When I was in Israel, I had a job. Okay, technically it was an internship, but I did a heck of a lot more than just an intern including running the place for a whole month while the boss was doing army reserve duty. Some days I liked it, some days I didn’t, but every Sunday through Friday, I was at that theater, working away. In Israel, Friday and Saturday are their weekends which makes more sense if you ask me, but it also makes Tuesday Hump Day, which is confusing, and sometimes I’d forget and go to work on Friday and be confused when I’d be sitting at my desk for hours without seeing anyone else.
Around December, I got my first visitors from overseas. My parents and sister came over, and just as they were leaving, my friend Dan arrived on a Birthright trip from Boston. We met in Machane Yehuda and it was magic – four of my favorite people standing with me in a busy marketplace. I met Dan’s Birthright friends, and as it was a Friday, Dan and I planned to get together after Shabbat.
The next night, I take a bus over to the hotel where his group was staying (the Jerusalem Gate Hotel, which is at the complete opposite end of the city from where I lived :-/) Since his group was all at the upper echelon of Birthright-age-people (25-26 year olds), they had a “curfew” set by Birthright, but all that really meant was that they had to sign a check-in sheet at the hotel at 10 PM, and then do whatever the hell they wanted since they were legal in both Israel and America. So, Dan and everyone want to go to a club. I’m not a huge club-goer, but there is one club that I do know: Tza’atzua, which is near Ben Yehuda Street. It’s too far to walk, and nobody but me has a bus pass, so we flag down a cab and I tell the driver where we’re going, what neighborhood it’s in, to call and order 4 more cabs, and negotiate a price (all of which I did in Hebrew!). He happily called his friends, who showed up quicker than ambulances in many parts of the world, and we had a little cab caravan down the road, with me, Dan, and another guy in the front.
We get to the club, and get in line to get our IDs checked to get into the club. Somehow, Dan and I end up at the back of the line, which is rapidly expanding behind us. All of Dan’s friends get in, and then it’s me and Dan. Dan’s ID gets checked, and he’s in. My ID gets checked and “sorry, you can’t go in.”
In Israel, you can drink at age 18 (or 19, I can never remember), and most clubs are pretty lax anyway. I mean, people smoke in clubs, even though it’s not only frowned upon but actually illegal there. I tell them that there must be some mistake, I’m definitely of age.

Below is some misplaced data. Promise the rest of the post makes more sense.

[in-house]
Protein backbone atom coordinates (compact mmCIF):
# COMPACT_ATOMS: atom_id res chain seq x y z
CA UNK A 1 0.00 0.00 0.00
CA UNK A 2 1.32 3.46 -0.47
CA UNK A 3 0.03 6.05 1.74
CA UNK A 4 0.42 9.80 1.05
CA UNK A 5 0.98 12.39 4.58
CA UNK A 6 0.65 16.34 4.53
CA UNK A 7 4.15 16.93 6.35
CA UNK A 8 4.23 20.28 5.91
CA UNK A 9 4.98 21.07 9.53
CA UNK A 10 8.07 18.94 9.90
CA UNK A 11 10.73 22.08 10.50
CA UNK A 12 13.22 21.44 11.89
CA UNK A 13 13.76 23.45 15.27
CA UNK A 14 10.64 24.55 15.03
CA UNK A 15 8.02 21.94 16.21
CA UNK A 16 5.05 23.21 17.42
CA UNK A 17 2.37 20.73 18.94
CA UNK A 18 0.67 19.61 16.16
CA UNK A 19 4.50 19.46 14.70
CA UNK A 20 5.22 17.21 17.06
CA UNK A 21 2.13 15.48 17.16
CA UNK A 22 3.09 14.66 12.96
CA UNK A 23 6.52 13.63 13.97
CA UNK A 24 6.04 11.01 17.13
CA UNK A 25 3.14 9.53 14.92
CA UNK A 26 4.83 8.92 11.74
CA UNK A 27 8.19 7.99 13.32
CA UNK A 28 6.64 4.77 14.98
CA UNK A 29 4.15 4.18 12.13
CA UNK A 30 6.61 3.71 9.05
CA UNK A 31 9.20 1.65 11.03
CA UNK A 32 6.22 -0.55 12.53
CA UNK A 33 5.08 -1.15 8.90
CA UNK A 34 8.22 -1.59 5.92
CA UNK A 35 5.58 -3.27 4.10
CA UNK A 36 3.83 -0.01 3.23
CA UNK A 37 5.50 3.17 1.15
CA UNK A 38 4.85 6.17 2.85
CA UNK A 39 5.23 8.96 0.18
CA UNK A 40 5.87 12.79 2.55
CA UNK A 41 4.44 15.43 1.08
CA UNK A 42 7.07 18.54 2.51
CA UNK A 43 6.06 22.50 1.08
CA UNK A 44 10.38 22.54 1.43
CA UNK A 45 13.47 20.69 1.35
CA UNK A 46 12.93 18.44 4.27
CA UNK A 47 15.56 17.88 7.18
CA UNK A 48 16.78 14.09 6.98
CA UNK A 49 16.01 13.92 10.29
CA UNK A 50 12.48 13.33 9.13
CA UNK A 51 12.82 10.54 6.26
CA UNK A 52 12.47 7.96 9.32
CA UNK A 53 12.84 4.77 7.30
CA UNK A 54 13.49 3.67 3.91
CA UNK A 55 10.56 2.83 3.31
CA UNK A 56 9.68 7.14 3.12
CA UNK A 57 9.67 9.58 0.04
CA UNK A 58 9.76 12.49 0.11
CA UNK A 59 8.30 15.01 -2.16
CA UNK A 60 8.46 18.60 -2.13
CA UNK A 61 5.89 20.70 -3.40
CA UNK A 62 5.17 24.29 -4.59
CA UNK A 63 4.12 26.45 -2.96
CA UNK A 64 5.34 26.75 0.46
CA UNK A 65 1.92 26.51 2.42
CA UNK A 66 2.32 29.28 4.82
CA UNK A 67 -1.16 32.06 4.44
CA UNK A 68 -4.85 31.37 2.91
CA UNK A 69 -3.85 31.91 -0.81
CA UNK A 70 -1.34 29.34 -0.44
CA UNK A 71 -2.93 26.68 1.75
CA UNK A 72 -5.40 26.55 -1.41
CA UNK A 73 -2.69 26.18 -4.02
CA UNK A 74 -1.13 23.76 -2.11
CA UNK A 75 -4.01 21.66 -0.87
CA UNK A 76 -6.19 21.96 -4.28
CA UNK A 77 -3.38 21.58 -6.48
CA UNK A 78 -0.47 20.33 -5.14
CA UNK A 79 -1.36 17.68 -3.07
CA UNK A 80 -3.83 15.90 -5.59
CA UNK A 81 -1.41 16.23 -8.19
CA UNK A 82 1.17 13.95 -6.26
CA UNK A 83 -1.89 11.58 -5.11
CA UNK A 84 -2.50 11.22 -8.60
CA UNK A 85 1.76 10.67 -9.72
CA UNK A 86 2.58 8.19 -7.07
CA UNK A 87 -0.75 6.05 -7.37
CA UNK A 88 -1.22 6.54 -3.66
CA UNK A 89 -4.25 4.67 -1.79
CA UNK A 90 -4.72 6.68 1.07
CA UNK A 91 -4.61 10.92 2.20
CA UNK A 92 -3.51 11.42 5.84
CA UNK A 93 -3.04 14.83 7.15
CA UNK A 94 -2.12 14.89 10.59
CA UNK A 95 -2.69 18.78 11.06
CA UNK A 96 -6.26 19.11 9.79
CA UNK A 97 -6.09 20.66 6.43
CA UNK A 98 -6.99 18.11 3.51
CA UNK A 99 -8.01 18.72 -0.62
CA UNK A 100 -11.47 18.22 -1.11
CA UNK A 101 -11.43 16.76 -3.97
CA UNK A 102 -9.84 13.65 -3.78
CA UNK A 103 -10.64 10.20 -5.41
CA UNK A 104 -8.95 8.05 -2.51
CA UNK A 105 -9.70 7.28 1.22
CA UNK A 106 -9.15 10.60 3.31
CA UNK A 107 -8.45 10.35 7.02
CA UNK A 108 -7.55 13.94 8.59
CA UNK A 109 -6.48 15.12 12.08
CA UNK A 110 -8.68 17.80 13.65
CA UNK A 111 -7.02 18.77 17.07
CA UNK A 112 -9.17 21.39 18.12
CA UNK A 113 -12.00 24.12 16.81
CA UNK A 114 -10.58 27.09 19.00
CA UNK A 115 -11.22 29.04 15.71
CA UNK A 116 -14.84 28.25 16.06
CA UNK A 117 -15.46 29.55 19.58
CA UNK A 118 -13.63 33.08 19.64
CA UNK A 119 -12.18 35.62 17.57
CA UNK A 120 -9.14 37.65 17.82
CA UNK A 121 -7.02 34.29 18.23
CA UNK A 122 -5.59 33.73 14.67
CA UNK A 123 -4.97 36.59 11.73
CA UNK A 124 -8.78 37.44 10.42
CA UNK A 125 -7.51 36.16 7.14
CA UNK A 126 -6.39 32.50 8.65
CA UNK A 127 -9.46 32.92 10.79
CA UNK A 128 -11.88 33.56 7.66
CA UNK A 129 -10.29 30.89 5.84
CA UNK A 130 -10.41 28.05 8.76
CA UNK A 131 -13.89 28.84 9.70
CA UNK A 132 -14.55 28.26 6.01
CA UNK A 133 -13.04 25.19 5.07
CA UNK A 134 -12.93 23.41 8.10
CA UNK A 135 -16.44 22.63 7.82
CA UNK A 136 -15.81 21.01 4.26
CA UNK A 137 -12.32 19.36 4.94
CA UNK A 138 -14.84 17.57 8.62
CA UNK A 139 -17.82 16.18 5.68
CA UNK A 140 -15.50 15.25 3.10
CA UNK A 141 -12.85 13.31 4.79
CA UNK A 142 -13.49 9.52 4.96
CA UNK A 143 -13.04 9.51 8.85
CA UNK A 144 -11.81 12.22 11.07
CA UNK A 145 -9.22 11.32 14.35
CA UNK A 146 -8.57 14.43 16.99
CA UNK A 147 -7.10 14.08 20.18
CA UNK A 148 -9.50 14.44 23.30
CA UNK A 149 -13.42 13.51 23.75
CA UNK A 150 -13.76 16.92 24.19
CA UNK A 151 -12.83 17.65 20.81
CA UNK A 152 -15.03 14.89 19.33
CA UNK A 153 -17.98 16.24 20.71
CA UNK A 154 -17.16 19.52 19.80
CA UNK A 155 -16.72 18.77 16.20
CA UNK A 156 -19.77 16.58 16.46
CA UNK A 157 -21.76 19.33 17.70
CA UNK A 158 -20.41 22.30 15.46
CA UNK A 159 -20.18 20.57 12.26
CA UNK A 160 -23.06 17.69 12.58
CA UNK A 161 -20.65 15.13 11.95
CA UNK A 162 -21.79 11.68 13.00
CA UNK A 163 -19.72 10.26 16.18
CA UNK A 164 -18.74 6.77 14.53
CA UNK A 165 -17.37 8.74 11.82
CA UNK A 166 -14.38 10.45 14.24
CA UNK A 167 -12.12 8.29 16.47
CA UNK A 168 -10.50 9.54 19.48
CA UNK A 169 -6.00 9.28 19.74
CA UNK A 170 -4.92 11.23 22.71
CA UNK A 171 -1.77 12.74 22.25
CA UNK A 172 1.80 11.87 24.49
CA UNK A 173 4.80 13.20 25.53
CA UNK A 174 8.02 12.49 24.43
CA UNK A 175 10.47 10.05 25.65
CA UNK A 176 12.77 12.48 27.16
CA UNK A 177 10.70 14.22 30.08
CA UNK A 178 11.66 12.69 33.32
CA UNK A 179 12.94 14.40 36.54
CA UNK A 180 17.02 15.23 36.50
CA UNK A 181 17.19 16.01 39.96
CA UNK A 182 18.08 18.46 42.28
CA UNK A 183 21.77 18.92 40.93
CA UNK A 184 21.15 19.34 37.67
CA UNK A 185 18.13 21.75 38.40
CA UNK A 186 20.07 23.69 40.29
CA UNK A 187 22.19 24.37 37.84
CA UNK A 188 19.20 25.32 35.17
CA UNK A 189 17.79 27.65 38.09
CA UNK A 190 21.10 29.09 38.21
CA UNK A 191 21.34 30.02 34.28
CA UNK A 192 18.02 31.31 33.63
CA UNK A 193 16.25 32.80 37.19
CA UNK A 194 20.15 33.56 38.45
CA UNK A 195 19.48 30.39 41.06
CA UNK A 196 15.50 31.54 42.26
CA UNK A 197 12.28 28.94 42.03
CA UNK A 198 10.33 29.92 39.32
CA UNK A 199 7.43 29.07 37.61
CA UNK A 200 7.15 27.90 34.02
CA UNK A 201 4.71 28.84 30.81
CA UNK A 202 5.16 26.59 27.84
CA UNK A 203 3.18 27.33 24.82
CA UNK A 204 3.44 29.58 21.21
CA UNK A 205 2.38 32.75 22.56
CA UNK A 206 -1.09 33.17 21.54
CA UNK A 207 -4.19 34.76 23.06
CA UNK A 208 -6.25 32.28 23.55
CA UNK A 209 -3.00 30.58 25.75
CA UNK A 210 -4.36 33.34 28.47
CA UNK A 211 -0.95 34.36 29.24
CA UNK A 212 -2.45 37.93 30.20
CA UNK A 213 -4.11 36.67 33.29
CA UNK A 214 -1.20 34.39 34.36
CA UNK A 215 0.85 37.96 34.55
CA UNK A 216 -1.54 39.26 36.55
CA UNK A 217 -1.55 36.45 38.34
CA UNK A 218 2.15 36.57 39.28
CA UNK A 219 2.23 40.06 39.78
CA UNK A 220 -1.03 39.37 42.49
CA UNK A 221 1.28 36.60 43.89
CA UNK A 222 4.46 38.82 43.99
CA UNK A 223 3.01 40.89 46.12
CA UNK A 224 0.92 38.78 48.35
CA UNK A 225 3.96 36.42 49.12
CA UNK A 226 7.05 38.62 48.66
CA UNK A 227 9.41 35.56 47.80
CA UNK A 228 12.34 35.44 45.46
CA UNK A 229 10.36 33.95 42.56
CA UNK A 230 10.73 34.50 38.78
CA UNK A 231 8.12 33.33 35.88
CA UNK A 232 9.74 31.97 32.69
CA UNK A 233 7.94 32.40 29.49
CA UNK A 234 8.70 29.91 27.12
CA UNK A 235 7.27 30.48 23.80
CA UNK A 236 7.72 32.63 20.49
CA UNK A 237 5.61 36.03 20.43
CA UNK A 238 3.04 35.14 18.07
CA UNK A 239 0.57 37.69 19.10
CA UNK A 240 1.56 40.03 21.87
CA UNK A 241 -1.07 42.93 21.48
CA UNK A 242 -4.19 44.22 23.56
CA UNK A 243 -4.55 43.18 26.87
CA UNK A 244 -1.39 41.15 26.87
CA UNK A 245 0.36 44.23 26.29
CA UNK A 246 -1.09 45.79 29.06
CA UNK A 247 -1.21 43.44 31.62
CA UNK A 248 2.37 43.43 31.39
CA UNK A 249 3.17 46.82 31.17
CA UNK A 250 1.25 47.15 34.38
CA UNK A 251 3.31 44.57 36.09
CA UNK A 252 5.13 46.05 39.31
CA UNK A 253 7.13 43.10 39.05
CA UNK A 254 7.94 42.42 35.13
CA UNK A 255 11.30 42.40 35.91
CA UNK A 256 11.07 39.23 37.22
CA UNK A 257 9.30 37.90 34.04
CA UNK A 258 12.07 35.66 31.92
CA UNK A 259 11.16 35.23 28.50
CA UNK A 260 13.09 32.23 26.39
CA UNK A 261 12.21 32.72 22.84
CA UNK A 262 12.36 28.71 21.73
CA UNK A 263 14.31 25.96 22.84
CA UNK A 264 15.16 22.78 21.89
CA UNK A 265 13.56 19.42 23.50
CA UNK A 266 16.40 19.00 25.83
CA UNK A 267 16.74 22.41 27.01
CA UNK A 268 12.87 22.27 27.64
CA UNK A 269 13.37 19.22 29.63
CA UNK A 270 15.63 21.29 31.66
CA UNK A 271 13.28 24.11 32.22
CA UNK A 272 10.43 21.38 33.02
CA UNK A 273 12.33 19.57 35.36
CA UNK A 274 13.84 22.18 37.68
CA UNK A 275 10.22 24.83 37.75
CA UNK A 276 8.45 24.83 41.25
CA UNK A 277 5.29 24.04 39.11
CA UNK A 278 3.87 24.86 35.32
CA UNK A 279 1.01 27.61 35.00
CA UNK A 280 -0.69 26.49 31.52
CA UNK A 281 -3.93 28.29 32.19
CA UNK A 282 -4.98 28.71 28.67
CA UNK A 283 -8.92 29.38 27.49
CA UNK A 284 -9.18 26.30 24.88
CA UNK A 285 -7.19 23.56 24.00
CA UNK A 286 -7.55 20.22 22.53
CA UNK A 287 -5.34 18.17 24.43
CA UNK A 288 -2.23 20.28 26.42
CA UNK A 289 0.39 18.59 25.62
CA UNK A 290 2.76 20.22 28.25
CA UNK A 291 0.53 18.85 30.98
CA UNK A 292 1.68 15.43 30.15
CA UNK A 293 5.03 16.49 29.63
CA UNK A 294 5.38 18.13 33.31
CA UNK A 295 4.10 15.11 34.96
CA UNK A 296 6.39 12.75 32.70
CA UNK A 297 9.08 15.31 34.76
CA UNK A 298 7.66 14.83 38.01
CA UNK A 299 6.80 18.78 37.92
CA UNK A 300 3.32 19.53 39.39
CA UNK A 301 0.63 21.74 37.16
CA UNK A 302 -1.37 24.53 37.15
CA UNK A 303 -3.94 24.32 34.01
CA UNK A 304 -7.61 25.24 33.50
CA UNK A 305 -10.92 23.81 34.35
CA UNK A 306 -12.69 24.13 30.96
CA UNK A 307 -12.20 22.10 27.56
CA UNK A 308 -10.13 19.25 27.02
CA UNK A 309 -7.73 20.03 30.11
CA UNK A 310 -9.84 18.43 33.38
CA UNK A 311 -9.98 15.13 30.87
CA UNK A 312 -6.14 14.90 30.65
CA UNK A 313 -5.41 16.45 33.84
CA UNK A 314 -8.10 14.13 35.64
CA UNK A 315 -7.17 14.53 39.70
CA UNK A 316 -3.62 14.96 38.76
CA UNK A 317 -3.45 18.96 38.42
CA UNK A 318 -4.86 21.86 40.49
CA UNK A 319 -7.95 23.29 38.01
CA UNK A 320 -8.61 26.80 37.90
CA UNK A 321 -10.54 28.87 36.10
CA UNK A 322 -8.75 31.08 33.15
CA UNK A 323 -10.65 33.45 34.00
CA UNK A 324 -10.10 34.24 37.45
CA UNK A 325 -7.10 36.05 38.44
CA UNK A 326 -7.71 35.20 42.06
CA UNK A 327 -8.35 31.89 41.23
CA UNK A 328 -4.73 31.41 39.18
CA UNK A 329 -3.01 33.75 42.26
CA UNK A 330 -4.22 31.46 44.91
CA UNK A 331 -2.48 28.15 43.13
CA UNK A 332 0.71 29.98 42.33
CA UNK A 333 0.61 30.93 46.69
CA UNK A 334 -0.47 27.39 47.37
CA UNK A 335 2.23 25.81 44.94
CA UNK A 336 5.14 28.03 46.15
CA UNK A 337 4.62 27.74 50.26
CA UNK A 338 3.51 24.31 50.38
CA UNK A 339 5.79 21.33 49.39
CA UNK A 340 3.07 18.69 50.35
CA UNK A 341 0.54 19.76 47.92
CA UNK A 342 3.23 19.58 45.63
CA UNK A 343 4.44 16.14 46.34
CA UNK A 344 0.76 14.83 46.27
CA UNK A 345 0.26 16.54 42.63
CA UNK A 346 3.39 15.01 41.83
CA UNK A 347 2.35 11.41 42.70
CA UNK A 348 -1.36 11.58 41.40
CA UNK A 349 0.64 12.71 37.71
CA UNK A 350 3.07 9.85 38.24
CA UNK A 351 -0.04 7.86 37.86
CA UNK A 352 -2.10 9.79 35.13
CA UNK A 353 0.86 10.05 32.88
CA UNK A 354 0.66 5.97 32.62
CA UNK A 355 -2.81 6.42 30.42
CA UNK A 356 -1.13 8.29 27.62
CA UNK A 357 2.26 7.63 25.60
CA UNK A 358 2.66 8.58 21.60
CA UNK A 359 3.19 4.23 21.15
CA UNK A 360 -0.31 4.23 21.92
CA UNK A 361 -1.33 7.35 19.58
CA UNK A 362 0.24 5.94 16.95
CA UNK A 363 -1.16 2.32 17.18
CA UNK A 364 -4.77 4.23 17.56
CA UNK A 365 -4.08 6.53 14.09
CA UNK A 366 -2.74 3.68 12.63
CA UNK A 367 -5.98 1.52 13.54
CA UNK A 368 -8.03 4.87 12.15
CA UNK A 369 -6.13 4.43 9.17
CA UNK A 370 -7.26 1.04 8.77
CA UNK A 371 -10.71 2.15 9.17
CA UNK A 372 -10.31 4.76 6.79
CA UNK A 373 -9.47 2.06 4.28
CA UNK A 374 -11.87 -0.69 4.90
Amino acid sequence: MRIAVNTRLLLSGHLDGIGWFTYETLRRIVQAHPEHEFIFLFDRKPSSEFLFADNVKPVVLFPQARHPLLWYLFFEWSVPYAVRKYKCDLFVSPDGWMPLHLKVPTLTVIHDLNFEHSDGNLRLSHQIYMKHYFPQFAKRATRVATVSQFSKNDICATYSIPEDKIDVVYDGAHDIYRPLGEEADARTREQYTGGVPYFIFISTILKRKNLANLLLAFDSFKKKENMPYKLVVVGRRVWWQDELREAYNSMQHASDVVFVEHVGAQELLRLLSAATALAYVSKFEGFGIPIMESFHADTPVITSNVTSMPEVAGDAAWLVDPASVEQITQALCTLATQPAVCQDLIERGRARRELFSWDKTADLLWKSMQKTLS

Then they tell me, “Yes, but tonight we are having a 25-and-up night.”
Fuck. I’m screwed. I’m 22. And I just sent fifteen people into a nightclub in a city they’ve never been in that speaks a language that they don’t know. And Dan is standing there, like “I guess this is it for you then.”
So, what do I do?
Well, I really don’t want to go the club anyway…I just don’t want to abandon these people, and it’s late and I’m tired and I kinda want to go home because I have work and stuff to do tomorrow, and I’m sad, and frustrated, and a little bit angry.
I want to vocalize this and appeal to the bouncers.
So I do.
And it comes out of my mouth like this:
“…באסה. תראה, אני יודע שאני רק בן עשרים ושתיים ואני מאמריקה, אבל הם החברים שלי, ואני נשאר רק, כאילו, עשר דקות, כי אני צריך ללכת לעבודה בבוקר”
“Oh fuck. Look, I know I’m only twenty-two and I’m from America, but they’re my friends, and I’m only gonna stay for, like, ten minutes, because I have to go to work in the morning…”
The reason I put the ellipses there?
Once they heard me launch into Hebrew and mention the fact that I’m working in the morning, I get cut off, with…”b’seder (okay), go on in.”
I totally wasn’t expecting that, but hey, it worked. I guess Israel’s got some respect for its hard-working men, or barely-twenty-two-year-old-theatre-intern-type-people. But I don’t leave myself too much time to contemplate as I basically push Dan down the stairs and into the club, afraid that the intimidating guys at the entrance will suddenly change their minds. So we all made it in, an a big cheer came from the group when we entered. We all danced for a while – well, they did, I guess, I left pretty after maybe a half hour at most, making sure that between them they a) knew where they were going back to, and b) had enough cash to cover it.
I leave the club, nod at the bouncers, and guess who’s still there?
The cab guy, who’s just chilling out in the front seat of his cab, waiting for someone to drunkenly stumble out of the club so he can make some money. We notice each other as I pass, he thanks me for getting him some business, and asks me where I’m going. I tell him that I’m walking back to my place in Talpiot, I have to get to work in the morning.
“Get in, I’ll take you home. No charge.”
And that’s how I got a free cab ride home at the middle of the night in Jerusalem.